However, the detection of these patterns varies among different lichen taxa, across spatial scales and with different levels of sample replication. This work provides insight into the complexities faced in determining how evolutionary and ecological processes may interact to generate diversity in symbiotic association patterns at the population and community levels.
Further, it highlights the critical importance of considering sample replication, taxonomic diversity and spatial scale in designing studies of co-diversification.
Symbiosis in lichens
Over the last few decades, there has been an increase in interest in the role of positive interactions, with many empirical studies showing that it is the balance between positive and negative interactions that is important in structuring communities e.
Because mutualistic symbioses involve very close positive interactions between two distinct organismal lineages, they provide an excellent opportunity to specifically explore how positive interactions influence community structure and to evaluate the relative importance of evolutionary and ecological processes in the way that positive interactions affect community structure. What is not as clear is whether most obligate species-level symbiotic relationships, such as seen in lichens and corals, also have measureable levels of codivergence.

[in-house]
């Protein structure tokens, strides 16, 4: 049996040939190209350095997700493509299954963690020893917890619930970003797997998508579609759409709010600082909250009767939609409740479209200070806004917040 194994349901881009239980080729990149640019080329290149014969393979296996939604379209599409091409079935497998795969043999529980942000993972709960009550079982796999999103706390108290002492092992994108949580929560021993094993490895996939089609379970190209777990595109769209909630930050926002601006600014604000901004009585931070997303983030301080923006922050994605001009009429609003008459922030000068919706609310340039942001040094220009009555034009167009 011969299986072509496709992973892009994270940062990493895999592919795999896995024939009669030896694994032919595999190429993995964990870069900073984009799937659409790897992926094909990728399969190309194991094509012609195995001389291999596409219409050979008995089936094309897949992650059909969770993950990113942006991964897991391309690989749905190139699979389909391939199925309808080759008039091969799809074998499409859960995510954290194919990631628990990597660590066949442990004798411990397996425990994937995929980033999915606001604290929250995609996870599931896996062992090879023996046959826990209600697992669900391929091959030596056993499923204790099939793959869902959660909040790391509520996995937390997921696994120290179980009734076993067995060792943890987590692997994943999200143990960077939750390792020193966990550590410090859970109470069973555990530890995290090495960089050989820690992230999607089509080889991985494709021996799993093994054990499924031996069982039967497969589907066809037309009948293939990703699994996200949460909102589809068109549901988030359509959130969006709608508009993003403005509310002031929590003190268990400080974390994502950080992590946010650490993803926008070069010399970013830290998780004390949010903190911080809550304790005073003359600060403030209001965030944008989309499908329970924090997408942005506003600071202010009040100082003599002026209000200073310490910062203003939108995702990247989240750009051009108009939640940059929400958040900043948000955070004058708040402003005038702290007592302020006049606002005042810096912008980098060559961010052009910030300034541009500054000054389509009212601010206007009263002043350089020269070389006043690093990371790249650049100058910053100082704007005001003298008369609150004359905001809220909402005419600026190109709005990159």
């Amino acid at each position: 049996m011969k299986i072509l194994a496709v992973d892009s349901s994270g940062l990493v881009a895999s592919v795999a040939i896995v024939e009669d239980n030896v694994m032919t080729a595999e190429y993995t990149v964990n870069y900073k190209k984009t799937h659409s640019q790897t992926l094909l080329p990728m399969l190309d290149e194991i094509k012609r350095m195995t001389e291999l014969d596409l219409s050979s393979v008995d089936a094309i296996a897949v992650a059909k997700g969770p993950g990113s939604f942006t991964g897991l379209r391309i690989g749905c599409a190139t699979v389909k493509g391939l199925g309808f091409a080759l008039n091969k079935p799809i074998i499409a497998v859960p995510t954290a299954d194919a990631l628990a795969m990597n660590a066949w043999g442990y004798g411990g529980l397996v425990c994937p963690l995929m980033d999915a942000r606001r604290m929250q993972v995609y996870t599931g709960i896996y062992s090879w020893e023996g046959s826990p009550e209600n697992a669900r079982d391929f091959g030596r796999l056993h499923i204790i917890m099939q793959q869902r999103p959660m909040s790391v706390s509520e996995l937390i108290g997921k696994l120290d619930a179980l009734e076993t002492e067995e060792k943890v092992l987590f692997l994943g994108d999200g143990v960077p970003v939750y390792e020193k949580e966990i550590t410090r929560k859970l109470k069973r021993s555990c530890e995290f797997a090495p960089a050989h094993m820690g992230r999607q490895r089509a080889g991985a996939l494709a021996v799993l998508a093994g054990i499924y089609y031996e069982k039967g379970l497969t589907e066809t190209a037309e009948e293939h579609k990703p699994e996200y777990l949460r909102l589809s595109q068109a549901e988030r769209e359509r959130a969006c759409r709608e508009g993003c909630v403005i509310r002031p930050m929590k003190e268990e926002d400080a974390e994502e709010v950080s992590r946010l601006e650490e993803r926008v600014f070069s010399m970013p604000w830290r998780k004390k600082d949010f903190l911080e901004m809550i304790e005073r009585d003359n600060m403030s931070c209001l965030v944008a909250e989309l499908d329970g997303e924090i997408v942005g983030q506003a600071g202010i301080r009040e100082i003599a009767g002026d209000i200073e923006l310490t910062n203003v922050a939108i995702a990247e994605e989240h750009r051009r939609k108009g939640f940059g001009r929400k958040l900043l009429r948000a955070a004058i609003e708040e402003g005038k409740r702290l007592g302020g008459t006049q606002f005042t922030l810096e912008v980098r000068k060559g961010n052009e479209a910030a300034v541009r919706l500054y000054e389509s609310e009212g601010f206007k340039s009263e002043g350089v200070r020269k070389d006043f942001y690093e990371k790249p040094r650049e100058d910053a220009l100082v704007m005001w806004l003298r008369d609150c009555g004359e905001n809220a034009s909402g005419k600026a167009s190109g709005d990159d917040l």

Typically, these diffuse symbiotic and mutualistic interactions are complicated by variation in partner identity or where more than one symbiotic partner is involved, such as vascular plants and their root-inhabiting mutualists Hollants et al.
Further, it is much less clear that the causal processes involved in these coevolving symbiotic relationships will produce a pattern of codivergence given the increased opportunity for host switching. Lichens are a classic example of a mutualistic symbiosis. Lichen thalli are the result of an association between a fungus the mycobiont and a photobiont, which is usually a green alga, but may also be a cyanobacterium Nash, In all lichens, the photobiont provides photosynthate to the mycobiont, which in turn provides habitat, water and nutrients to the photobiont Honegger, ; Nash, The symbionts of lichens are relatively poorly known because they are very often difficult to culture and identify, particularly many of the photobiont partners Ahmadjian, ; del Campo et al.
What is a Lichen?
However, in the last two decades a great deal of molecular work has been done to address this, showing variable patterns in partner identity and other patterns of association DePriest, This variable, and seemingly diffuse, mutualism provides a complex model system for addressing questions regarding the role of evolutionary processes in forming and driving ecological patterns in species interactions and how this affects community structure.
The first step in understanding how a mutualistic symbiosis might affect community structure is to determine whether or not there is specificity in the symbiosis. For example, Widmer et al. Thus, it appears that there is variability in association patterns among different lichen taxa Fahselt,